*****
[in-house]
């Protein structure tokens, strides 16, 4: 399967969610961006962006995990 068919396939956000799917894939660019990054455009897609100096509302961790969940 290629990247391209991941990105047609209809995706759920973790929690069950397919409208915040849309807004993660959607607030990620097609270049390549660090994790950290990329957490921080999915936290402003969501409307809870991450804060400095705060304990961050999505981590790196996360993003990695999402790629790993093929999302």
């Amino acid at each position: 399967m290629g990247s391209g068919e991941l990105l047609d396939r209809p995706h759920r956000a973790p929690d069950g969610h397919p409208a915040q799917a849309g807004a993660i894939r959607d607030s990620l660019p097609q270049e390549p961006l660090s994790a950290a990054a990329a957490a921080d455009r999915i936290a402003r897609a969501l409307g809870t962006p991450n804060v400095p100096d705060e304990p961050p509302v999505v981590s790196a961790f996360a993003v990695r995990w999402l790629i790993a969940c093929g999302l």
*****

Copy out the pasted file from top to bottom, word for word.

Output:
[in-house]
């Protein structure tokens, strides 16, 4: 399967969610961006962006995990 068919396939956000799917894939660019990054455009897609100096509302961790969940 290629990247391209991941990105047609209809995706759920973790929690069950397919409208915040849309807004993660959607607030990620097609270049390549660090994790950290990329957490921080999915936290402003969501409307809870991450804060400095705060304990961050999505981590790196996360993003990695999402790629790993093929999302």
């Amino acid at each position: 399967m290629g990247s391209g068919e991941l990105l047609d396939r209809p995706h759920r956000a973790p929690d069950g969610h397919p409208a915040q799917a849309g807004a993660i894939r959607d607030s990620l660019p097609q270049e390549p961006l660090s994790a950290a990054a990329a957490a921080d455009r999915i936290a402003r897609a969501l409307g809870t962006p991450n804060v400095p100096d705060e304990p961050p509302v999505v981590s790196a961790f996360a993003v990695r995990w999402l790629i790993a969940c093929g999302l």